The rigours of rigging (guest post)

My parents are both theatre artists. One year to the delight of their art and their artist wallets, their play was especially successful and got picked up and produced by the Mirvishes. They contemplated what to do with this surplus of cash: invest in our children’s education? Or buy a boat? Thankfully, they chose boat.

Photo of our family sailboat anchored at Camelot Island in 2021.

My sister and I grew up sailing the waters of Lake Ontario. Every weekend of the summer was spent hosting friends and family, anchoring at Hanlan’s point on Toronto Island, blowing up the floaties, swimming, and barbequing veggies on the “Sea-B-Que”. We would also take vacations on our travelling cottage to different marinas across the Lake and even explored some in the States. In fact, I write this post from our favorite anchorage at Beaurivage Island on our annual two-week trip to the Thousand Islands!

Since we loved sailing our big keel boat so much, my parents decided to send me and my sister to sailing camp every summer so we could learn to sail dinghies, which are like bathtub sized sail boats.

Photo of my friend and I sailing a 420 dinghy in 2019 with Toronto skyline in the background.

Sailing camp memories rank up there among my favourites. Two of my closest friends, as well as two of my sister’s, joined us every year for a tradition of biking down to the lake for two weeks of anxiety-ridden fun. We took pride in our rag-tag little sailing club, which sits adjacent on the shore to a fancy-shmancy boating/tennis club. They whipped around in shiny new 420’s while we proudly duck-taped our boats for repairs. Despite our less-than optimal equipment, we beat those fancy boats at every regatta.

For me, there is nothing more invigorating than sailing a 420 dinghy in high winds. In the right conditions it’s a full mind and body workout. It’s a core blasting exercise to keep your boat flat while the wind fights against your sails. We’d hook our feet to the hiking straps and, sitting on the edge of the boat, we’d lean back with the power of a thousand sit-ups, upper body parallel with the water, to keep our boat from capsizing. In later years we would use trapeze, a harness attached with wire to the mast, and standing upright on the edge of the boat, we would lean back with all our weight. Then there’s the unforgiving arm workout that comes with pulling in the ropes of a wind-filled-mainsail or fighting to control the tiller to steer the boat through colossal waves.This is all happening with the added difficulty of belly-laughing the whole time at the hilarity and excitement that comes with battling the elements with a bunch of friends. Even the rigging and de-rigging of the boat could be a workout, hauling up sails and getting the boat in and out of the water. We would come home from the lake exhausted and sun beaten, but ready to do it all again the next day.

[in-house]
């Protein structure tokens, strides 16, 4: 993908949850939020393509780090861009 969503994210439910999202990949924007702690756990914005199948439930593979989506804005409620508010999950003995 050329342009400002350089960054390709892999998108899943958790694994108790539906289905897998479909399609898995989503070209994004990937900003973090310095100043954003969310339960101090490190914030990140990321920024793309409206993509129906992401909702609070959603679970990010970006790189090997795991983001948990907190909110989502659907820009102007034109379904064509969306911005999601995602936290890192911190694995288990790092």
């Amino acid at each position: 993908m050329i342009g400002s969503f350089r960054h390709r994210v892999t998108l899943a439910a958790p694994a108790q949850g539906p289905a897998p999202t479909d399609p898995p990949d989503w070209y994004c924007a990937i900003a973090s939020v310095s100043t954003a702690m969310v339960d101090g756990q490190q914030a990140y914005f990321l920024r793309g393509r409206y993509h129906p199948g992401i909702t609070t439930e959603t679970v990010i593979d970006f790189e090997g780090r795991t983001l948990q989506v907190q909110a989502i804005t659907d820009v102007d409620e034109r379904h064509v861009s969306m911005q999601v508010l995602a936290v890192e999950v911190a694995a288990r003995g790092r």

One obstacle that presented itself at sailing camp was the culture. The higher the level you achieved the more male dominated the group, and the jokes, became. It was a total boy’s club.

Everyone on the predominantly male race team, the highest level of sailing camp, was deemed a god and was highly esteemed by the rest of the camp: you obeyed their wisdom and every command. Whenever you’d make a mistake, rigg up a boat wrong, crash into the dock, capsize, or get stuck in irons, you were guaranteed jeers and laughs from these older ‘experienced’ teenage sailors. It was the ULTIMATE embarrassment: public humiliation.

In a more lighthearted vein, the older guys on the race team really loved to mess with us new naive sailors. When we would occasionally join the race team for an afternoon on the water, they would shout fake rules at us to confuse us and pass our boat. While a starboard tack, (sails on the right side of the boat), has right of way over a port tack in the event of a collision, they’d instead yell “PORT TACK OPTION!” to justify overtaking your boat. Or in a brilliant tactic to worry younger campers, they’d make up non-existent boat parts that needed adjusting: “YOUR BOOM SHACKLE’S LOOSE!”. An equally devious scheme, they’d hop on your boat, in the guise of helping you fix your “boom shackle”, and then tip your boat over, jump back in theirs and sail away laughing. They loved yelling those types of rules and insisting that the younger sailors steer clear of the course and “DO A 720!” as punishment for their made-up crimes (turn the boat in a circle twice, an embarrassing way to slow you down in a race). They also knew who made for the best targets, and our boat of awkward un-self-assured middle-school girls fell right into their traps. Oh, we fell for all those tricks all the time when we were just starting out. And at first it was very embarrassing and discouraging to be yelled at by these older and ‘wiser’ guys. But once we caught on to their games, it became our mission to seek vengeance, and it was such fun to yell those same things back at them and even get up the courage to pirate and capsize their boats. What’s more, we realized that for them to go out of their way to trip us up, we were considered real competition for them, the ‘undefeatable race team’, which was in all a confidence boost.

Eventually, we made it to the race team as well. In our powerful new position, it was very tempting to continue the cycle of terror for the younger generation, but, for the most part, we refrained and tried to be as helpful as possible. We reserved our dirty tricks for fellow members of the race team, so not to risk discouraging younger kids from a continuing in a great sport they were learning for the first time.

Photo of pink and gold sunset on the St Lawrence River from tonight’s anchorage at Beaurivage Island, taken from the sailboat with sailboat visible in the shot.